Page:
On the other hand, walking up to our perpetrator or someone that has done us harm and saying “I forgive you for___________” could send a victim of abuse spiraling back into a world of doubt and unbearable shame. Often times these kinds of encounters are met with words and statements such as; What are you talking about? I never did that to you. Remember this, forgiveness is for you and not the perpetrator. It is between you and God.
Now there is a caveat to this. If a person that has caused you harmed or abused you is to come to you and ask for forgiveness, then it is your responsibility to forgive that person. Intellectually we can forgive fairly quickly. However, the true forgiveness of the heart takes time. Remember it only took one day to get the Israelites out of Egypt, but forty-years to get Egypt out of the Israelites. Never forget that forgiveness is a process.
So, what does forgiveness mean?
Þ Forgiveness means that we accept our pain. – Acceptance does not mean approval.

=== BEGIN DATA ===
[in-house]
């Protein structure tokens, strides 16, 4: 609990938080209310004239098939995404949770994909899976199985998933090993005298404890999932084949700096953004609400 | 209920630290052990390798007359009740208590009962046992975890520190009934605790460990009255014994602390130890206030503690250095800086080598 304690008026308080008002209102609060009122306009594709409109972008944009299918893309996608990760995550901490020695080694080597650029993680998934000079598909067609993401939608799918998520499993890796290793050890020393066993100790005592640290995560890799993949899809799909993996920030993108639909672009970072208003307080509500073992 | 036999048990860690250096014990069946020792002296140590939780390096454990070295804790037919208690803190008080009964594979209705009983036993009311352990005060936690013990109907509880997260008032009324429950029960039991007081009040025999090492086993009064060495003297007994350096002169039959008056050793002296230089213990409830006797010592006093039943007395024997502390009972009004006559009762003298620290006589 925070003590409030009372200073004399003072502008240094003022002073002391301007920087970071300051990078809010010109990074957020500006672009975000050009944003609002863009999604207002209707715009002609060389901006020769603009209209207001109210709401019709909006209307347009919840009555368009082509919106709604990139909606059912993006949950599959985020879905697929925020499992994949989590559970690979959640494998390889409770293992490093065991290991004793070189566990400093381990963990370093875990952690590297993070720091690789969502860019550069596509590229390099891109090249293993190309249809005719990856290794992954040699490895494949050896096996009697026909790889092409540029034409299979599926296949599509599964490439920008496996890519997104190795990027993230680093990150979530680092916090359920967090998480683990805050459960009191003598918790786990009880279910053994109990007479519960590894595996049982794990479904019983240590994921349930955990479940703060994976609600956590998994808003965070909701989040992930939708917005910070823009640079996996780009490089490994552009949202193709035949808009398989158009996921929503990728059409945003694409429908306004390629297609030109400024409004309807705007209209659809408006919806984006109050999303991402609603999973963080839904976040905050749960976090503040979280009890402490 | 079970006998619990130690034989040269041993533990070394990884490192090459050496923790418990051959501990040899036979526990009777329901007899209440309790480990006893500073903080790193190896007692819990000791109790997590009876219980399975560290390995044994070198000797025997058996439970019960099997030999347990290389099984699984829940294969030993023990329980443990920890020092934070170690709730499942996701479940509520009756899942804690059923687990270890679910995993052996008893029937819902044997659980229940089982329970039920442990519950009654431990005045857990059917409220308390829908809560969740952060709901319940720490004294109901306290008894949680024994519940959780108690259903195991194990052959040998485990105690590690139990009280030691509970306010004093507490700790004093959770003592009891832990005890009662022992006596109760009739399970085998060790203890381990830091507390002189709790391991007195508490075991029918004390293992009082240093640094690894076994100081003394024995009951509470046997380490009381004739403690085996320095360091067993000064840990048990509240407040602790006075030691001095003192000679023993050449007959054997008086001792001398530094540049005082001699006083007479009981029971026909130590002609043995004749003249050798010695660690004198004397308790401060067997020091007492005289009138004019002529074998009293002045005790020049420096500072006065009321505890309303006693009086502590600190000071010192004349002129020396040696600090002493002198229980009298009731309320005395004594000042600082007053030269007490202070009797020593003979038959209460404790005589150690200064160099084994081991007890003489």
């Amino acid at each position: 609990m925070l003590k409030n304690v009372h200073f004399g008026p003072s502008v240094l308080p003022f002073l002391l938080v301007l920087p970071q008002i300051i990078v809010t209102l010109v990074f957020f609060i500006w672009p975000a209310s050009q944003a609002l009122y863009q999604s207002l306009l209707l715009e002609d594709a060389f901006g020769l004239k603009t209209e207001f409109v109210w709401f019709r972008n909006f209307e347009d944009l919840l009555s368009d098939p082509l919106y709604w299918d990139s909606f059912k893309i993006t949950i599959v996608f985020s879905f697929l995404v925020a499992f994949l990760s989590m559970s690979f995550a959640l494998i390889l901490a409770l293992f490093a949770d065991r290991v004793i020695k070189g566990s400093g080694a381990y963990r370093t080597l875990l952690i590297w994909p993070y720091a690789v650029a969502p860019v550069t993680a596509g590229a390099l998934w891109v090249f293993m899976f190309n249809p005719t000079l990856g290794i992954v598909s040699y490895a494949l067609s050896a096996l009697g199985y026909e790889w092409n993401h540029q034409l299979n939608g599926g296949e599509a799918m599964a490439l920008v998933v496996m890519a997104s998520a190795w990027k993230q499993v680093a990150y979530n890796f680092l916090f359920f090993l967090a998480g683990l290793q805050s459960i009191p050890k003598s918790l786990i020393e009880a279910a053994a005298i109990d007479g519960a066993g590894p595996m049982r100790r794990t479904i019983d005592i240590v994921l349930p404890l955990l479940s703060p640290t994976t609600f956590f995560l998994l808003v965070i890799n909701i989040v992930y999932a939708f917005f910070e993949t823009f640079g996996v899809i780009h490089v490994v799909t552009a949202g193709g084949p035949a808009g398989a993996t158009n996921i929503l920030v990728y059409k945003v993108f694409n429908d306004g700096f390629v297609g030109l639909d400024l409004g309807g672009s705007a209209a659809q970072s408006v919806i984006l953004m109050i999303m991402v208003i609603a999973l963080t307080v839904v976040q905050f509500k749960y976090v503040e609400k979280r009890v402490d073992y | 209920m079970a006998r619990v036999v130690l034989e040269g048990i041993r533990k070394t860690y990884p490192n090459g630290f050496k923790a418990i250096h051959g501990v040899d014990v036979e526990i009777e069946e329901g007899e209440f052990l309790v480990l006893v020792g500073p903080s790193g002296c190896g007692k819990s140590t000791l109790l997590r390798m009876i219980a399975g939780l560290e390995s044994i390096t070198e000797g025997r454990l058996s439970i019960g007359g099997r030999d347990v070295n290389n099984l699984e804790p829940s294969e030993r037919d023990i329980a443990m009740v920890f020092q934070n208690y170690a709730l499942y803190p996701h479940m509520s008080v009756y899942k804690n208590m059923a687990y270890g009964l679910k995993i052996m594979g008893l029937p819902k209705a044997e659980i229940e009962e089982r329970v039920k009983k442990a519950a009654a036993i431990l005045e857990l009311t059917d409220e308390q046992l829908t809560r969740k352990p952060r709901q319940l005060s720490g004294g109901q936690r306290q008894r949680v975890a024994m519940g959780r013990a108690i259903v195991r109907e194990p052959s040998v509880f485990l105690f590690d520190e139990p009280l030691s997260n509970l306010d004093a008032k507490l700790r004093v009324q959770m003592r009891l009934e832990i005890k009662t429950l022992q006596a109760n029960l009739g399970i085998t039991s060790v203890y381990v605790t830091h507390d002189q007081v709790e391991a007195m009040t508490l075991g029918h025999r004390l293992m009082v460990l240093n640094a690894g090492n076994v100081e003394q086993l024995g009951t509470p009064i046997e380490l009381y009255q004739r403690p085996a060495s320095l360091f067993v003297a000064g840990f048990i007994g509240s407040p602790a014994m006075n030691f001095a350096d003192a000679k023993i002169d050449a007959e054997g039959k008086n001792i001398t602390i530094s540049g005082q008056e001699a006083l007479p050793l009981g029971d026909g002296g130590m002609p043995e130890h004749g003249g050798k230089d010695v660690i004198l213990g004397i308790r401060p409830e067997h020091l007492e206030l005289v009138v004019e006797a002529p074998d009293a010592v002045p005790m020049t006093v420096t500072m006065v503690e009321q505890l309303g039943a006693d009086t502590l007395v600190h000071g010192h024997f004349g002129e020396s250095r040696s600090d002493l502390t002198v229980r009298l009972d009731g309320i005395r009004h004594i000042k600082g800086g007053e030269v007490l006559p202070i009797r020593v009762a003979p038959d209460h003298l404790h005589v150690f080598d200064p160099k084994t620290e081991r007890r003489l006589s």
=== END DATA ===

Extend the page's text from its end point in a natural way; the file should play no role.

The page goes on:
Þ Forgiveness means that we accept responsibility for how our pain has impacted others.
- Forgiveness means letting go of our “right” to punish another person.
- Forgiveness means that we can no longer justify our bad behavior based on other people’s bad behavior.
- Forgiveness means we wipe the slate clean.
What was more important to me was to know what forgiveness did not mean. Below is a list of what forgiveness is not.
1. Forgiveness is not approving or diminishing the abuse or sin. (The sinfulness of the abuse never changes.)
2. Forgiveness is not enabling the abuse or the sin. (Forgiveness actually defuses the power of the sin.)
3. Forgiveness is not denying a wrongdoing. (It can never be denied that you were abused and hurt.)
4. Forgiveness is not waiting for an apology. (You forgive the abuser, whether or not he or she ever apologizes.)
5. Forgiveness is not forgetting. (You will never forget.)
6. Forgiveness is not ceasing to feel the pain. (It’s okay for it to hurt, but you just don’t stay stuck in the pain.)
7. Forgiveness is not a onetime event. (Sometimes you need to forgive on a regular basis.)
8. Forgiveness is not neglecting justice. (You can forgive and still pursue justice.)
9. Forgiveness is not trusting. (You need to be exceedingly careful about whom you trust.)
10. Forgiveness does not mean reconciliation. (You are not required to allow your abuser back in your life to have a relationship with him or her.)